Robinhood is one of the most popular stock trading apps on the market. However, many Robinhood users are new to trading. If you’re a beginner who’s getting more confident in their trading abilities, you may be interested in shorting stocks.
The obvious question is, what is the deal with Robinhood shorting?
Here, we’ll explain how short selling works and show you exactly how you can use Robinhood to make money when stocks fall.
What is Robinhood?
Robinhood is an innovative and disruptive platform in the online brokerage industry.
The company, which was launched in 2014, has a mobile app that allows customers to buy and sell stocks, ETFs, cryptocurrencies, and other assets without paying a commission.
This app caters to new investors. Since it’s designed for beginners, Robinhood might not have the robust features that active traders need to support advanced trading strategies.
However, if you’re not a professional day trader, it probably works well enough for most. It can handle basic day-to-day transactions, and the company is in the process of rolling out new features, like cash management and fractional share trading.
If you sign up for Robinhood now, you can get a free stock if you use this referral link.
What is Short-Selling or Shorting Stocks?
Shorting or short-selling is a scenario when a trader or an investor borrows stocks and sells them right away with the hopes of buying them at a lower price in the future.
When he/she buys them at a lower price in the future, the trader will return the shares to the borrower and pocket the difference.
Short-selling stocks is riskier than buying them. When you short, the potential for loss is limitless.
If you’re holding a stock in a traditional sense, also known as a “long” position, the worst that can happen is share prices go to zero and you lose all of your principal investment.
However, with shorting, you’re losing money if prices go up, and there’s no limit to how high a stock’s price can go. As a result, there is no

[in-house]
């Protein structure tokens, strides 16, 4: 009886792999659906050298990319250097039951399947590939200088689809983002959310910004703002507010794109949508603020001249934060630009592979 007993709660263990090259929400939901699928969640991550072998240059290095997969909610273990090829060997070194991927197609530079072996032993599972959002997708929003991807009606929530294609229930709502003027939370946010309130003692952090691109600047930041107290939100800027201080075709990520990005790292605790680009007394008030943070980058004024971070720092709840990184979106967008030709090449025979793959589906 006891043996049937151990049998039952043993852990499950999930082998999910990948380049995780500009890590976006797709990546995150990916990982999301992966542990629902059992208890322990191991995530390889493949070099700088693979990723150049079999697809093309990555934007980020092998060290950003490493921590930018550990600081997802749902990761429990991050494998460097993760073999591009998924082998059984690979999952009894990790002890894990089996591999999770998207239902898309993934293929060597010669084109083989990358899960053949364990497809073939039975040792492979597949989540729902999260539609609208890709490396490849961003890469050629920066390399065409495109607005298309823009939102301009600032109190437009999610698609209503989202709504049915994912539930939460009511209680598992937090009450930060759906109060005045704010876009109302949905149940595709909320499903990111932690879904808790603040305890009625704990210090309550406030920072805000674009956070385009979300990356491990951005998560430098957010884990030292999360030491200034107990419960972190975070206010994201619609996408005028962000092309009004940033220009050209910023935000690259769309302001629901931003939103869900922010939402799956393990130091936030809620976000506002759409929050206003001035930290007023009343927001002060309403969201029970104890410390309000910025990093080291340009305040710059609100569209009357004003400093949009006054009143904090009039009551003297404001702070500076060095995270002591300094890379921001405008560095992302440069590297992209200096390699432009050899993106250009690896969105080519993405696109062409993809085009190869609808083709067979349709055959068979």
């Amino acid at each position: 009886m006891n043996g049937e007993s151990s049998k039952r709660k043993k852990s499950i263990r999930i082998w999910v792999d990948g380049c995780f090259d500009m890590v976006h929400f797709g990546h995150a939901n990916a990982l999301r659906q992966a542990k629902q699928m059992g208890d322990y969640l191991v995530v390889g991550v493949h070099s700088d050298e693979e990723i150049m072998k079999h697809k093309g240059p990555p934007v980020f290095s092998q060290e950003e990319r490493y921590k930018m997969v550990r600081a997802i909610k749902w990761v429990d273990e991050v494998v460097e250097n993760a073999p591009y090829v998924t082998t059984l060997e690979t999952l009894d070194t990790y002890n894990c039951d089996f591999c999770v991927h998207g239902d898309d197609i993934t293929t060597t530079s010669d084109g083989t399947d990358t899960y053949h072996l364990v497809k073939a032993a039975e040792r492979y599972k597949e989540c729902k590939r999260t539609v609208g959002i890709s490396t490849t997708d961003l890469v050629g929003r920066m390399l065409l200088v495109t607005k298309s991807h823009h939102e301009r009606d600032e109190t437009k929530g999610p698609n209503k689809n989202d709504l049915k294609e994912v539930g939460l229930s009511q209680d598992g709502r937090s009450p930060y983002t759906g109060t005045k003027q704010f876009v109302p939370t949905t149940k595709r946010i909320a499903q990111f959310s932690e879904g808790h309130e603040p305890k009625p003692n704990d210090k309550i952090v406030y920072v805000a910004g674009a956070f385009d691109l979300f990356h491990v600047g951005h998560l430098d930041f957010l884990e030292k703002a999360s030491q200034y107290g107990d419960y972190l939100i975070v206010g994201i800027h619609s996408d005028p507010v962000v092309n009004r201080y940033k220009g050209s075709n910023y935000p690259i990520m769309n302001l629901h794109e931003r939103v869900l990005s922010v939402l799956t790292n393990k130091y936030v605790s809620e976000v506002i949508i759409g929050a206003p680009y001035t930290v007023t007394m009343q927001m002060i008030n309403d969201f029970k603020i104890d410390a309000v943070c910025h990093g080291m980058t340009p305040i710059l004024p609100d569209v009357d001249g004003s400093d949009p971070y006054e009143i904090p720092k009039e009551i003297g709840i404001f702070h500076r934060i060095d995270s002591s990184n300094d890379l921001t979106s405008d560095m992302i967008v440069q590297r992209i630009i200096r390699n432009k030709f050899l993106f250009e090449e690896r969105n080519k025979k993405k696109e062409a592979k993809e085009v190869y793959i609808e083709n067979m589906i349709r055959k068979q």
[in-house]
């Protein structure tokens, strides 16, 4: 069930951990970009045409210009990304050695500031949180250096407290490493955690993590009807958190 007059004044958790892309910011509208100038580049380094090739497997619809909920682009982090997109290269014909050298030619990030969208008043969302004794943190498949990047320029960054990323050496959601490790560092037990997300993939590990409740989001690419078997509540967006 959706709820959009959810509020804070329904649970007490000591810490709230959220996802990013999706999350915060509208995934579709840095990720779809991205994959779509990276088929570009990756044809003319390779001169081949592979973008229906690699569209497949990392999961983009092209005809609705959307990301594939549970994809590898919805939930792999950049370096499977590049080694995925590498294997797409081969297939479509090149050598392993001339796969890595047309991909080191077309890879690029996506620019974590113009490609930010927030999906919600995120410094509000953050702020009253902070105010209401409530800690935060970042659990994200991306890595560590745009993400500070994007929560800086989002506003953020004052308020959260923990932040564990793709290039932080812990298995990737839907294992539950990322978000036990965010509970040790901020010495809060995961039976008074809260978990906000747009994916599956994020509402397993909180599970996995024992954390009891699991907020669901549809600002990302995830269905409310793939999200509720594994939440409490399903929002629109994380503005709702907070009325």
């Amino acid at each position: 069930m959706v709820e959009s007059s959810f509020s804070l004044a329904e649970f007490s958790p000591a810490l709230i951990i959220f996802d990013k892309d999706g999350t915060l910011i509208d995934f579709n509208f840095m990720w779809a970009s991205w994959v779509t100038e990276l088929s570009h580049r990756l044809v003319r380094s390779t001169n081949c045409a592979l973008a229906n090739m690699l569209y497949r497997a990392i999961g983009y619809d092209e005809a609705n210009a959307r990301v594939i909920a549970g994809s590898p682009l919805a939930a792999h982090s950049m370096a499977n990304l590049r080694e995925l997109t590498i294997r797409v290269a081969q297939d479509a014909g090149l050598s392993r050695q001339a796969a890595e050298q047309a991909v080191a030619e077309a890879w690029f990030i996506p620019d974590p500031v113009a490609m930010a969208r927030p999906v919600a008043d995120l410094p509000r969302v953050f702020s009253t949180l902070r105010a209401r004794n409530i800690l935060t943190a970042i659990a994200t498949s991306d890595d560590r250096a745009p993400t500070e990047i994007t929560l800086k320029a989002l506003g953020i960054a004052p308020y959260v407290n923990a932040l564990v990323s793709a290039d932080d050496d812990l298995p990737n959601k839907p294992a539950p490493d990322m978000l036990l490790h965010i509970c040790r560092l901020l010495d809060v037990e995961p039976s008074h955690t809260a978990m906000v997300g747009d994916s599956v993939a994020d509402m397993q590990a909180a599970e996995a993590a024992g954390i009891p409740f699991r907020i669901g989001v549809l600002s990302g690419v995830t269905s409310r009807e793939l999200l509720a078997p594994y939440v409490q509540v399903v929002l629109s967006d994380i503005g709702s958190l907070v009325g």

Can You Short on Robinhood?
The simple answer is No. At the moment, there’s no Robinhood shorting. The free-trading app doesn’t support short-selling stocks on its platform.
This could be because Robinhood supports passive short-term or long-term investors rather than active traders.
In addition to not supporting shorting, Robinhood lacks several features that active traders can use to trade stocks. Thus, the reason why Robinhood appeals more to beginners and not active day traders.
A few other free trading apps such as Webull support shorting stocks on their platforms. You can read more about the comparison between Webull and Robinhood here (link to Webull vs. Robinhood article).
Alternatives to Short Selling
While Robinhood doesn’t support short-selling, it allows buying put options. This is another more multi-dimensional way of shorting a stock.
While some investors can use this method, it is not the same as shorting stocks. There are several factors that influence option prices outside of share prices, so predicting price movements can be complicated for the uninitiated.
If you’re not comfortable trading options, this might not be the best course of action.
You can also use Robinhood to buy inverse ETFs. These funds are built on shorts, so they go up when the underlying index goes down.
Since it’s an ETF, you can’t micromanage your holdings. However, it’s a viable alternative to selling short.
Pros of Shorting
- Short selling uses margin, so you don’t need cash upfront to make a trade.
- Traders can profit during a down market
- Shorts can function as a hedge on long positions.
Cons of Shorting
- Since your broker is loaning you shares, you’re on the hook for interest. Rates vary by broker.
- Since you use margin to short, the potential losses are limitless.
- Some stocks are more expensive to short than others.
- If you get caught in a short squeeze, you could be caught holding the bag while prices sky-rocket.
Shorting Stocks on Robinhood: Final Thoughts
Robinhood is one of the leading zero-commission stock trading apps available to traders and investors. It doesn’t support shorting stocks at the moment, but there are some viable alternatives that allow traders to make bearish bets.
Put options and inverse ETFs are available on Robinhood, and they allow users to capitalize on bearish price action.
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